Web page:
In Bosnia and Herzegovina, a crisis is looming if the pace of coordinated humanitarian response does not pick up before temperatures begin to drop.
More than 4,000 migrants and refugees are currently sheltering in informal camps and squats along Bosnia’s border with Croatia. This is a new situation for Bosnia, which before this year had not seen significant numbers of people transiting through the country as part of the so-called Balkan route.
Although the stream of people arriving in the country has been rising for months, basic humanitarian conditions in the two largest points of congregation along the border remain alarmingly inadequate.
At the edge of the city of Bihać, around 3,000 people are living in and around a deteriorating concrete structure. With gaping holes for windows and pools of mud and rainwater on the floor, the five-story former dormitory is now packed with people sleeping on blankets, tents erected in hallways, and sheets hung from ceilings in an effort to provide a modicum of privacy. A forested slope behind the building is scattered with yet more tents.
Meanwhile, just outside the nearby town of Velika Kladuša, some 1,000 more people are living in tents and improvised shelters made of tarps and other materials they have found. Trenches are dug around shelters to alleviate flooding from heavy summer storms.
Adults, families and unaccompanied children make up the crowd at both spots. They come from Pakistan, Afghanistan, Syria, Iraq and beyond. Their objective, as for all along the Balkan route, is to flee conflict and poverty in their countries of origin.
A sluggish response
The poor humanitarian conditions in Bosnia and Herzegovina’s transient border settlements are made all the worse by the sluggish and inadequate response to the situation, says Juan Matias Gil, MSF’s head of mission for Serbia and Bosnia and Herzegovina.
“A lack of coordinated planning and reactive preparations in Bosnia and Herzegovina has led to inadequate conditions for migrants and refugees here, thus risking serious harm to their wellbeing, safety and health,” says Gil.
Not only do they not have access to medical services; they also lack basic assistance such as food, shelter, clothes and hygiene services.Matias Gil, MSF’s head of mission for Serbia and Bosnia and Herzegovina
Since June of 2018, MSF has been working steadily on the ground at both of these sites. In cooperation with local medical authorities, MSF operates a small mobile clinic to address the most basic, urgent healthcare needs at each location, as well as to refer more complex yet urgent cases to secondary healthcare in the surrounding Una-Sana canton.
“Winter is approaching, and so far, it has taken months to provide this growing population with the most minimal, basic services,” says Gil. “Winter doesn’t give you time to lose. It could be paid with lives if preparations are not organised in time.”
Previous winters on the Balkan route
Previous winters have seen inhumane and dire conditions for refugees and people on the move along the Balkan route.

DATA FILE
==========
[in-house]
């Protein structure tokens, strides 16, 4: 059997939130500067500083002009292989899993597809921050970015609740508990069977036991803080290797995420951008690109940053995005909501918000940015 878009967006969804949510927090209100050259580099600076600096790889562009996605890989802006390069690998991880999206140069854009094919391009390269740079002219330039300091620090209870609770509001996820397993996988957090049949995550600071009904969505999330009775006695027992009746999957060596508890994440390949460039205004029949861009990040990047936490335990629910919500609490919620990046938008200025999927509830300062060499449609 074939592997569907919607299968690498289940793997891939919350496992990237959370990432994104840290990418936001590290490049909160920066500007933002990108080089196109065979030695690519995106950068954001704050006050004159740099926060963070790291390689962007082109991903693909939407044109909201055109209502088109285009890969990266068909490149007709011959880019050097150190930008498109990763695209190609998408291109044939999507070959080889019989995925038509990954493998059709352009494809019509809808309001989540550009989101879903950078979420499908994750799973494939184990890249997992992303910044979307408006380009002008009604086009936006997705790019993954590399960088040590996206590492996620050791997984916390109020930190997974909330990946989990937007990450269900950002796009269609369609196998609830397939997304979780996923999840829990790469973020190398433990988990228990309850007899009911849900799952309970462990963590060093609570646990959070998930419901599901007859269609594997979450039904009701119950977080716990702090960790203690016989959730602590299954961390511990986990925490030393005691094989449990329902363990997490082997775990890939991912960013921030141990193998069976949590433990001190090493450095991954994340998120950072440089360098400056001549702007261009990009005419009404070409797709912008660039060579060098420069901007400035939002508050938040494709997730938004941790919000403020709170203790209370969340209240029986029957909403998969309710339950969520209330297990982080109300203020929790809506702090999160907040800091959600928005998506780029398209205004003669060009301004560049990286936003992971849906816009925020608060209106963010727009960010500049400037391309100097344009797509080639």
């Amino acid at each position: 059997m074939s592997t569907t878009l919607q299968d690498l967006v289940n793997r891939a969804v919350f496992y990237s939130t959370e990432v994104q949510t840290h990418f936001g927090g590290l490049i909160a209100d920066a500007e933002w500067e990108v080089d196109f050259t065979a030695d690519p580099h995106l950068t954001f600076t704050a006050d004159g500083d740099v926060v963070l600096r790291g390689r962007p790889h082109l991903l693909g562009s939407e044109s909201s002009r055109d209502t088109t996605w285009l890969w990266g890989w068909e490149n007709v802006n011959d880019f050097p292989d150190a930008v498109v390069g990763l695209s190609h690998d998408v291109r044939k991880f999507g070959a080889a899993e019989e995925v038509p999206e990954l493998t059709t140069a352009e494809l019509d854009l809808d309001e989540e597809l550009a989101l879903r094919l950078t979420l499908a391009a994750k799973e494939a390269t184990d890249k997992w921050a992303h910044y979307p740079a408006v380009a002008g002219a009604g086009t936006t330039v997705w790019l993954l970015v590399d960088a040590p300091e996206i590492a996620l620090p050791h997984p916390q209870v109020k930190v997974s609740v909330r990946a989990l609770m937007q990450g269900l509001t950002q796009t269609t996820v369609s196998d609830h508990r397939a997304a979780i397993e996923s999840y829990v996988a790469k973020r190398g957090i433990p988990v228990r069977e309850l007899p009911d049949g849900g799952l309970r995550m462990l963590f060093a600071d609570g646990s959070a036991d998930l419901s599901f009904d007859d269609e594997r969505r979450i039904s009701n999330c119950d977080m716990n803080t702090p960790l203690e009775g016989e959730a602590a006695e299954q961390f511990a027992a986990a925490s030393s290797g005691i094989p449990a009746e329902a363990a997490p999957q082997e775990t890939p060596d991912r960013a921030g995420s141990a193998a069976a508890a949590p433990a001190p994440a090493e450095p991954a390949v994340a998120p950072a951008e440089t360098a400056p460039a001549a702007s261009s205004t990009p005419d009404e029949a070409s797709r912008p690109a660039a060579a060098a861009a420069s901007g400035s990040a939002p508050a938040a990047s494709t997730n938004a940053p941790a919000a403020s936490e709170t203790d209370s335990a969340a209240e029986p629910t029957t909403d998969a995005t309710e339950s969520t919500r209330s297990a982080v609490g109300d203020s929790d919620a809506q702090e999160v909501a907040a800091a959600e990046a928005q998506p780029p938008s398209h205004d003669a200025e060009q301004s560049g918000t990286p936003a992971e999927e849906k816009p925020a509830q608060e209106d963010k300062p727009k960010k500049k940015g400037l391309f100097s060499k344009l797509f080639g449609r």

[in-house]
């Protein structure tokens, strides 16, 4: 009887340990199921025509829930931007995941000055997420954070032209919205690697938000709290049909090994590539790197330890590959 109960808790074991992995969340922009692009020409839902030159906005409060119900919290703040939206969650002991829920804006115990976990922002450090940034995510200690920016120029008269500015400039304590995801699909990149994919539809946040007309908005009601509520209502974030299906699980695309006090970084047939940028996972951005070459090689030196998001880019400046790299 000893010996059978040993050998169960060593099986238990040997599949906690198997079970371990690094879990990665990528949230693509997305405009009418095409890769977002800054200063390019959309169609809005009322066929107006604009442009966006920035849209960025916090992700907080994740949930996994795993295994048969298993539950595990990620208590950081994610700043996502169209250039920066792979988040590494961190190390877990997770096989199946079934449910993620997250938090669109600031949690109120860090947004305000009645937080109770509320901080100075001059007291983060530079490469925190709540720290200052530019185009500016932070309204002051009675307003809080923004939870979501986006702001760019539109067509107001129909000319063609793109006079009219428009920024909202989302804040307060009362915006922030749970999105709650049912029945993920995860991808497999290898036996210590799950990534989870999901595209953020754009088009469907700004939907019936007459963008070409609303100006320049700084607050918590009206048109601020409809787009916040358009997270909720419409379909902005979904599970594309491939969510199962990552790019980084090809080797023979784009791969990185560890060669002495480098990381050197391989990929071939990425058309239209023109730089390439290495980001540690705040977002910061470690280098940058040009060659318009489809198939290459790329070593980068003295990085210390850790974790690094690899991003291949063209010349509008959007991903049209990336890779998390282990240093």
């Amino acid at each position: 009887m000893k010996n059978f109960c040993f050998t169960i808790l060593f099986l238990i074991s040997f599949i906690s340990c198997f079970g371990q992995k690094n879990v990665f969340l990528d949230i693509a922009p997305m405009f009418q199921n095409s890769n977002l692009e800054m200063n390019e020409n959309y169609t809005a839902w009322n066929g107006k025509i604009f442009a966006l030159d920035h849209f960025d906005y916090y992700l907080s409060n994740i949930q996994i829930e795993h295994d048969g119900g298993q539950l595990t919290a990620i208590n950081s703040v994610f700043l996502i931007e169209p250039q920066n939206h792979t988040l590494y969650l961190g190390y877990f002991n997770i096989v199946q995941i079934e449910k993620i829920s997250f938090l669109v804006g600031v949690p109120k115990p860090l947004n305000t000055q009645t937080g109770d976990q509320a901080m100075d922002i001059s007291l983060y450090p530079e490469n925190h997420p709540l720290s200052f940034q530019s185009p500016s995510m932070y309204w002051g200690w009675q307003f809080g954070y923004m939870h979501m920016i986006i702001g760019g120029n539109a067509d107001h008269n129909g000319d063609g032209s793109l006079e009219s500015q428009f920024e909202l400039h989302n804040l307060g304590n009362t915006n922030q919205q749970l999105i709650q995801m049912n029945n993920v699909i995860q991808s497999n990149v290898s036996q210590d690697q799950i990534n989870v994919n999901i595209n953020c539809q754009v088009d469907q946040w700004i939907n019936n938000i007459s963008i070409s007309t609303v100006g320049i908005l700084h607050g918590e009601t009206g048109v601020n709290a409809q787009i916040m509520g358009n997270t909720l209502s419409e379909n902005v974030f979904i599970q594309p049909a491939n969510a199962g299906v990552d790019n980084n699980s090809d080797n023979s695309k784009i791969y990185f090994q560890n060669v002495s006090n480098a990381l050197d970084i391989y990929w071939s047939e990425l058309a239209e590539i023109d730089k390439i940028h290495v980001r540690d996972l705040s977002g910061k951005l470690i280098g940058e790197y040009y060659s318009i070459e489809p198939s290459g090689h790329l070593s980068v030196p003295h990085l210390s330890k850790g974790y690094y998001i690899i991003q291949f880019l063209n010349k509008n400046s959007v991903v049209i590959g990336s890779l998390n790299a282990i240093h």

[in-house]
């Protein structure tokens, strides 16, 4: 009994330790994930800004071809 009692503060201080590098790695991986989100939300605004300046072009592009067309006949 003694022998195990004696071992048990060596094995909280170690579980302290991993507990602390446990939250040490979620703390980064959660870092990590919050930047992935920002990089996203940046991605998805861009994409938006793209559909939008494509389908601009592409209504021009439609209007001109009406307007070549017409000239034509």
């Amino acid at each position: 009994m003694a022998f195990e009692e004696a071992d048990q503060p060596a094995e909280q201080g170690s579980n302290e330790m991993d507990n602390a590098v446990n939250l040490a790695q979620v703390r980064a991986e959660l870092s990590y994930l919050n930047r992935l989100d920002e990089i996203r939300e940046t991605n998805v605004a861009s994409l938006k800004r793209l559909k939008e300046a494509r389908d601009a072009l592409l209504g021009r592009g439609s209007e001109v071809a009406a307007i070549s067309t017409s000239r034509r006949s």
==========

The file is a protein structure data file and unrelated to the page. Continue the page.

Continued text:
In Serbia and along its borders, a collective institutional failure to prepare for winter conditions has left thousands literally in the cold for multiple winters in a row. As EU borders closed ever tighter, thousands found themselves stranded in icy weather, trapped in a country without enough shelter to offer.
During past winters in the region, MSF has treated people for hypothermia and frostbite, and the MSF clinic in Belgrade has seen upticks in respiratory illnesses due to people burning plastics and other materials found for warmth.
And regardless of the season, violence at the hands of border guards has been regularly reported by migrants and asylum seekers trying to cross Serbia’s northern borders. In the first six months of 2017, MSF’s mobile clinics in Belgrade treated 24 cases of intentional trauma that reportedly took place along the Serbia-Croatia border.
New routes, ongoing concerns
People arriving at – and trying to cross – the Bosnian border with Croatia are coming primarily via camps and informal settlements in Serbia, but some have forged new routes from Greece, through Albania and Montenegro, to arrive here.
People fleeing conflict and instability at home continue to seek security further on in Europe. “These people are stuck in Bosnia and Herzegovina,” says Gil.
In the absence of safe channels to request asylum and international protection, people are forced to continue confronting dangerous journeys and irregular border crossings.Matias Gil, MSF’s head of mission for Serbia and Bosnia and Herzegovina
Moreover, MSF is once again witnessing the disturbing consequences of dangerous border crossings into the EU in the absence of safe alternatives.
“We are also alarmed by the reported push-backs and violence against refugees and migrants on the Croatian side of the border,” says Gil.
“Facing a protracted situation in Bosnia and Herzegovina, we expect migrants will be faced with the same cycle of problematic issues that have plagued other spots along the Balkan route: skin and respiratory diseases, deterioration of mental health conditions, and an increase in violence,” Gil concludes.